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[Interview w. Micro Focus] How the Seventh Largest Software Company Utilises NPS

by Cvetilena Gocheva

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Financial Services NPS® Benchmarks

by Cvetilena Gocheva


On September 1, 2017, a merger was completed between Micro Focus and Hewlett Packard Enterprise Software.  The combined company became the seventh largest pure-play software company, and the UK's largest technology firm listed on the London Stock Exchange.  Having such an impressive business ranking means Micro Focus knows how to retain and satisfy its customers. The company relies on the Net Promoter System® (NPS®) as the primary way to measure customer loyalty within Micro Focus.  NPS was introduced by Meg Whitman, CEO of HPE, who brought the system with her from her time as President and CEO of eBay. Since then, NPS has become a ubiquitous metric throughout Hewlett Packard Enterprise, which later became Micro Focus. The result? Micro Focus has successfully moved NPS beyond just a metric, by correlating it to future revenue.

Here’s what you can learn from Micro Focus’ NPS program:

Survey frequency and setting clear targets for your NPS program cannot be overstated

“Ultimately, our goal at Micro Focus is to increase NPS, and subsequently better deliver on our promise to place the customer at the centre of what we do.” - Dr. James D. Borderick, Master Strategist, Micro Focus.

Elevating a company’s NPS score requires using best practices on survey frequency and clear NPS program targets.  Micro Focus surveys customers on a quarterly and biannual basis. As such, the company asks customers to answer the main NPS question: “How likely would you be to recommend Micro Focus to your colleagues?"  

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This is followed up with two verbatim questions:

  1.  Why?
  2. What would you Improve

Micro Focus keeps surveys short and simple to improve verbatim feedback and customer happiness. Results from our NPS Benchmarks Survey 2016 confirmed that 50% of NPS Leaders said that up to 3 questions is their favoured option for surveys.  13% of NPS Laggards, on the other hand, ask up to ask upwards of 26 questions!  Apart from the issue of using up customers time, these companies risk losing significant responses for each additional question.  We have found that every extra question drives down the response rate by 5-15

Micro Focus does not focus too much on the numerical value of their NPS but rather the relative NPS compared with their competitors. What really matters to Micro Focus, however, is the actionable insight that they learn from their customers and the customer of their competitors.  Micro Focus’ NPS goal is to always listen to their customers who have provided responses to the verbatim questions “Why?” and “What should be improved?” The company has found that customers that take the time to respond, care (generally longer responses imply that they care more). To Micro Focus, anyone who provides many suggestions is a potential promoter, regardless of their present status.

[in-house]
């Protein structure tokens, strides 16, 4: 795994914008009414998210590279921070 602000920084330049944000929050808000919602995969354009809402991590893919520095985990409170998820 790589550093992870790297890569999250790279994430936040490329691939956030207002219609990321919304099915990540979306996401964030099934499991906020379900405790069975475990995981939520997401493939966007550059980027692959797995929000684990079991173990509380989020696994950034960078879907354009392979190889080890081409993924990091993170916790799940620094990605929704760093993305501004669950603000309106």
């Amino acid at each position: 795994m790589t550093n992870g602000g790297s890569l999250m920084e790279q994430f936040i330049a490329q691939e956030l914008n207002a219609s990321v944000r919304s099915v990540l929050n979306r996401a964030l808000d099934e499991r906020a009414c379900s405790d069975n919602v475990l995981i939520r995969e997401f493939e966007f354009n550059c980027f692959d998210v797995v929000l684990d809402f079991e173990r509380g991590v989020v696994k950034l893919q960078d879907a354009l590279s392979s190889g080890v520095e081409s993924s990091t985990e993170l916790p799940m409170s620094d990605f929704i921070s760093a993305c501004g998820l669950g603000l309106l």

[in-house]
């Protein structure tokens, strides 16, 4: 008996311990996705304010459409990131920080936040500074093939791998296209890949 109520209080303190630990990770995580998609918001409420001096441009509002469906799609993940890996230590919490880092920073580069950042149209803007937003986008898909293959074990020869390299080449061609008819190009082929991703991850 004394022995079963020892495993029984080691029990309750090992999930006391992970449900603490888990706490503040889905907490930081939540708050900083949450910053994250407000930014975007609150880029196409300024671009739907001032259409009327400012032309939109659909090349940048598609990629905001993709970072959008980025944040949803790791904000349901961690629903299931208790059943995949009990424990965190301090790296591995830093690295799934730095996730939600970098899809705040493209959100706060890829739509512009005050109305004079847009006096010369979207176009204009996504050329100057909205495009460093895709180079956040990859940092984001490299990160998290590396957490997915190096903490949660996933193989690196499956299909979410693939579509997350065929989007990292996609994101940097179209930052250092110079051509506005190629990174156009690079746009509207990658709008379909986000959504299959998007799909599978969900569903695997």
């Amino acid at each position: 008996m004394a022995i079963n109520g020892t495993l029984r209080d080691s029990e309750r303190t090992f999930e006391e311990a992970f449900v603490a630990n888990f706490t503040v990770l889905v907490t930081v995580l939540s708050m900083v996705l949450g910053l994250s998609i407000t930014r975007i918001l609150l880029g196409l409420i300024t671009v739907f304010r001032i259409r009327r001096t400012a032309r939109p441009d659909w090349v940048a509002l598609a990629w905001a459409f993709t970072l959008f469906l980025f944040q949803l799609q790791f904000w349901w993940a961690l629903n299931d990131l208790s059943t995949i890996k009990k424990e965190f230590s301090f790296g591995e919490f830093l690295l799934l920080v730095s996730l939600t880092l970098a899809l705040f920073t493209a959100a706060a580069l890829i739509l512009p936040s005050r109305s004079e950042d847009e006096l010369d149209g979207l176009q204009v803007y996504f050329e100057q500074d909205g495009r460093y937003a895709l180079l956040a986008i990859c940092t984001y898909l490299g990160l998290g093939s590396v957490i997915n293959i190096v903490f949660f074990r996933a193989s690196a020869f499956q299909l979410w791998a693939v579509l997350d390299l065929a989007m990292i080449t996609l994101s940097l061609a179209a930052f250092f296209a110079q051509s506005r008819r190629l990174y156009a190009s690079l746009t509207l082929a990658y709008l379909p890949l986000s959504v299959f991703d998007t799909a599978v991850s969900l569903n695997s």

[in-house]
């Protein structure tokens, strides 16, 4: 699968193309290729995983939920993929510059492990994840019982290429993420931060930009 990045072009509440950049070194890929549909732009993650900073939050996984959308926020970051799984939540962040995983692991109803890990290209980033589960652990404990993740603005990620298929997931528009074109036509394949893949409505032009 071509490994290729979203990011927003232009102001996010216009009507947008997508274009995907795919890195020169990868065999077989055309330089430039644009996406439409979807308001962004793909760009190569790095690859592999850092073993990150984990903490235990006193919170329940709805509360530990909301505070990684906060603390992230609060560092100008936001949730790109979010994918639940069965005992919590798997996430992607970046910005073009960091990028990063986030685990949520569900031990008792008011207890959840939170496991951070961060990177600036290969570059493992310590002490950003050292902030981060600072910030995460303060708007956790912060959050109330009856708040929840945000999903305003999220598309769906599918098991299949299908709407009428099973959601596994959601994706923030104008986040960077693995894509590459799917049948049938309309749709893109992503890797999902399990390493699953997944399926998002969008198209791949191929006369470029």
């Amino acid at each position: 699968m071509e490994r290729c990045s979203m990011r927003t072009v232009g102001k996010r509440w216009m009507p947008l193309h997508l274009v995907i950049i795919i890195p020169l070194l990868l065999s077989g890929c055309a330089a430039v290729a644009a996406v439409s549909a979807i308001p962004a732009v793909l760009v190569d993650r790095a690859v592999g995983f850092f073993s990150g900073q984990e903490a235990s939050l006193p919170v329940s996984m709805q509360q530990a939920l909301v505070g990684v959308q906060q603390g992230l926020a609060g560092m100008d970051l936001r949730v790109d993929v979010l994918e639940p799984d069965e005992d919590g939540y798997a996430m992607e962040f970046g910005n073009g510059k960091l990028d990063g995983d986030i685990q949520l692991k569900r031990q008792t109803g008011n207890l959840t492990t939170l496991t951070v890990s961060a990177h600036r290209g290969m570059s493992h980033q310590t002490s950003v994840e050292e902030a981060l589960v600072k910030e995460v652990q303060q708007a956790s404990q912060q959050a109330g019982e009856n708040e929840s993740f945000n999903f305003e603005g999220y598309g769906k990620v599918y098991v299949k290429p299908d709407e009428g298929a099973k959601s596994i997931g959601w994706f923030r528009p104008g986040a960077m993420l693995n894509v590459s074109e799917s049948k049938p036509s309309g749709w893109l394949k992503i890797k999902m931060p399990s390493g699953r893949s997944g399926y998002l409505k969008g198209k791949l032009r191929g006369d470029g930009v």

“We always wish to ensure constant feedback loops between customers and those stakeholders involved in product development, marketing, product management, and sales.” - Dr. James D. Borderick, Master Strategist, Micro Focus

Linking NPS and revenue makes people sit up straight

At CustomerGauge, we have found that another key reason why NPS programs fail is because the C-suite is not convinced that NPS is connected to revenue. Micro Focus are among the few companies we have seen that make a link between NPS and business revenue. According to our NPS Benchmarks studies (Report 1 and Report 2), only 33% of respondents linked NPS to revenue.

NPS has always been top-of-mind at Micro Focus.  The company’s NPS team highlights to top management the areas that will increase Micro Focus NPS, and what effect that would have on their revenue. Examples of how Micro Focus puts NPS into action include influencing marketing plans and strategy, and even product roadmaps and direction.

“I find that linking NPS and revenue makes people sit up straight, and moves the conversation from “just a metric,” to strategic responses and actions. I can say that, like CustomerGauge, I am an advocate of correlating Net Promoter with revenue, and have solidified and refined this methodology.”- Dr. James D. Borderick, Master Strategist, Micro Focus

Talking to Passives

According to Micro Focus, passives are the category that are most likely to leave you in a B2B setting, and represent around 40% of your customers.  Companies with a mature and robust Net Promoter System pay much attention to their detractors, and as such work on turning them into promoters with time. Equally, promoters are engaged, and leveraged, to refer your brand through referral marketing, coupon campaigns etc.  Passives however are just as critical to the success of your NPS campaign and your company.  Because passives are not included in the NPS formula, they can be easily overlooked.  They will leave you silently if you do not treat them with the same level of care responsibility as you would a detractor.

P.S. You’re Invited to Monetize! 2018

This spring, join the retention revolution for Monetize! 2018. Set in the backdrop of Boston’s Back Bay, this two-day conference (May 10-11) brings together Net Promoter® professionals, CX experts and customer-centric companies looking to turn their customer experience programs into revenue-generating assets.

Monetize! 2018 brings together CustomerGauge customers, Fortune 1000 leaders in the CX industry, and Net Promoter® experts around a centralized Monetized Net Promoter theme for brands that embrace the economics of Net Promoter Score® and customer experience.


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